I released this Reflection on February 21, 2019. It is a meditation on the ups and downs of life, on enlightenment. I hope you enjoy.


Eternity

We barely remember who or what came before this precious moment
We are choosing to be here right now
Hold on, stay inside...
— Parabola, Tool

Sometimes our own lives feel like they have been going on for a very long time. At other points, we might feel like there is barely a breath separating us from our distant pasts or the promise of the future. Still others are timeless, so swept up in the moment are we. In those slices of mental experience, the meaning and purpose of time drops out of our consciousness. We feel the kiss of eternity and melt into the present utterly.

We usually don’t anticipate this loss of time when it approaches. Sure, during sex it can happen. And it can happen during our great moments of triumph, when we are on a high so high it cannot get higher. It can also reach us when we are at our saddest, when it feels like we have been suffering forever. Or it can be felt during our most blasé and mundane moments. Whenever it happens, whenever we do touch eternity, there is something beyond experience that occurs. Something that simply is, without any necessity for thought.

It is unity, as far as I can see. There is a total unity of mind and moment, no slipping into the past or anticipating the future. And these experiences are of such depth and value, we tend to spend the rest of our lives trying to either talk about them or re-experience the beauty. Eternity is frequently associated with catharsis, when something troubling us one way or another finally gets integrated into our consciousnesses. It is a great release, a sloughing off of cares and worries, even just for a moment.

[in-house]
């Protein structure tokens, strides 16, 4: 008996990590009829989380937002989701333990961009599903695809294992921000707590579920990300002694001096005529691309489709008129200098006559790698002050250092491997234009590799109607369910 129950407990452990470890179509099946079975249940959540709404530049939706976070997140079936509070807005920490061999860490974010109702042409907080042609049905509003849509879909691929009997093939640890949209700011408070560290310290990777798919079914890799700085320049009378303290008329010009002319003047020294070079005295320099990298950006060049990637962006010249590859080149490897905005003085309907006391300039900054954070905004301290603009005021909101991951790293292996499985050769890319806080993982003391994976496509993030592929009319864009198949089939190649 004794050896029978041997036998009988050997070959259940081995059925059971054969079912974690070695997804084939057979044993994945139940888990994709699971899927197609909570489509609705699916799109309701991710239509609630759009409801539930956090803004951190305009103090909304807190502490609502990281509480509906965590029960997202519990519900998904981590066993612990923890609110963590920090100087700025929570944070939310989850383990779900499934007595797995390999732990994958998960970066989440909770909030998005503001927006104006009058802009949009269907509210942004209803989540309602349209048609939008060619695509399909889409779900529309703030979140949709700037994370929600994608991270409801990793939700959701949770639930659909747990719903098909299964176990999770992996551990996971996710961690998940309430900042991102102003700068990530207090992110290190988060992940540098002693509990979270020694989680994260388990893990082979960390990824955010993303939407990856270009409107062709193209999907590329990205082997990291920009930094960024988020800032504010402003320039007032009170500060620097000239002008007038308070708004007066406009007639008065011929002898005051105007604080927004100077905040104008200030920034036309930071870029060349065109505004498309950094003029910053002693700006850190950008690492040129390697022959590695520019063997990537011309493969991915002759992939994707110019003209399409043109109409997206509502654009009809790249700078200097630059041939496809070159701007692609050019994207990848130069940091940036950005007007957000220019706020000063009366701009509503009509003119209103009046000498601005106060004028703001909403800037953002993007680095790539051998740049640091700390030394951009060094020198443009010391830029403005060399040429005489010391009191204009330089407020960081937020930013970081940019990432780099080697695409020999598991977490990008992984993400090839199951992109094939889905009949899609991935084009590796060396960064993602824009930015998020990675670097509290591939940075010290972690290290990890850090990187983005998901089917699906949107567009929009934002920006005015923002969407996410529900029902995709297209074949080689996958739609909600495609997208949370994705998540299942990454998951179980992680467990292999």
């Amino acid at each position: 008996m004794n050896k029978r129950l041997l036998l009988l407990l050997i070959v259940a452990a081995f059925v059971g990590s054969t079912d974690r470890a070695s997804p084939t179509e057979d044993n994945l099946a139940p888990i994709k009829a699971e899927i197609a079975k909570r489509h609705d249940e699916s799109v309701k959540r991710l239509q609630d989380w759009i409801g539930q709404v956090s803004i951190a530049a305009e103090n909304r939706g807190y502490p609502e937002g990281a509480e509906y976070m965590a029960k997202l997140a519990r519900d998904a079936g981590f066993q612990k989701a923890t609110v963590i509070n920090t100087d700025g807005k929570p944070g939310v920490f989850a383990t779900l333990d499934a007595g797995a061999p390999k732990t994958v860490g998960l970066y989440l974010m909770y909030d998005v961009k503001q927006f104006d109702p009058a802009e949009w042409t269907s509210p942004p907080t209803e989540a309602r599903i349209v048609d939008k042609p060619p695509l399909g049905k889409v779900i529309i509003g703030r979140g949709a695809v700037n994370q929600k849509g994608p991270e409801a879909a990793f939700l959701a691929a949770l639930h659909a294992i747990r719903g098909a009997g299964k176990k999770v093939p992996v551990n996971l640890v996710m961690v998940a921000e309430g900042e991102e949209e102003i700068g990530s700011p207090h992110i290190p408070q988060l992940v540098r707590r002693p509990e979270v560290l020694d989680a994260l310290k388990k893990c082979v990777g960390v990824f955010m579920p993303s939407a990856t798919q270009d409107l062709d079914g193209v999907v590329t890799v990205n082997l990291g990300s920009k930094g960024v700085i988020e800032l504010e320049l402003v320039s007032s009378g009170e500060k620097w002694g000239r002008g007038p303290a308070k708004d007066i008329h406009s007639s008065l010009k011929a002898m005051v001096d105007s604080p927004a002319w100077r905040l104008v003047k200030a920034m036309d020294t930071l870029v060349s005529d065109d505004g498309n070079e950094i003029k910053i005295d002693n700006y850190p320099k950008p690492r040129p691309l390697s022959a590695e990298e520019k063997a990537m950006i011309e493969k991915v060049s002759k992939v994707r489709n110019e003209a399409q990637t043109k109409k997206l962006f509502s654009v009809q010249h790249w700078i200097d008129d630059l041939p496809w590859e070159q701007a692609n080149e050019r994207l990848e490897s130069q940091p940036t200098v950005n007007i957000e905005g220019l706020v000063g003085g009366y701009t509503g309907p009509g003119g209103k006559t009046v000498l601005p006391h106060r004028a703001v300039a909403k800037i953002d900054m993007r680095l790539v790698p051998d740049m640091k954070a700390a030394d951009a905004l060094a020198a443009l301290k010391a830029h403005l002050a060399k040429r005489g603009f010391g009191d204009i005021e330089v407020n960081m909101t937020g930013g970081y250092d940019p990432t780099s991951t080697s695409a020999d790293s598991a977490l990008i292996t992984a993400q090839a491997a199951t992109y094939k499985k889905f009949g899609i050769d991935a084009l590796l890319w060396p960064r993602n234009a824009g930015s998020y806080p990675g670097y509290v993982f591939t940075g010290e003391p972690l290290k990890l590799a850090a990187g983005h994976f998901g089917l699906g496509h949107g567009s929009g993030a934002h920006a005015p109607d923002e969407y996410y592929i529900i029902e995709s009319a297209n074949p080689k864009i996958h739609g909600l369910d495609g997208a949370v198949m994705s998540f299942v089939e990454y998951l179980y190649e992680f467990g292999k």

Release of what, then? We live in a world of poles: of light and dark, of up and down, of left and right, of good and evil, of right and wrong. There is a word for this: syzygy. It means a conjunction or opposition, particularly in reference to the sun and the moon.

Hmm, there is a concept: the sun and the moon. The sun is light incarnate, the thing that gives us life, light, day, food, energy. It is the very source of our life, in a real way. It gives of its bounty and asks nothing in return. It will be with us for time nearly incalculable. Certainly, none of us will see its end.

The moon is similar, yet unique. It is not a source of light, rather it reflects what light the sun offers to it. It bears the shadow thrown by our planet, and at some parts of its cycle it is completely covered over. Other times, it is bright and yellow and casts enough light so that (on a clear night) we can see everything around us easily.

And yet, the concept of light and shadow would not exist without the light of the sun and other stars. There would simply be nothingness. It is impossible to even conceive of such a world - tantamount to something like division by zero. Could shadows exist without light? Light certainly can do so without shadow. And a shadowy figure like the moon can only reflect light that is shone upon it. Given this truth, all that shadow really means is an absence of light.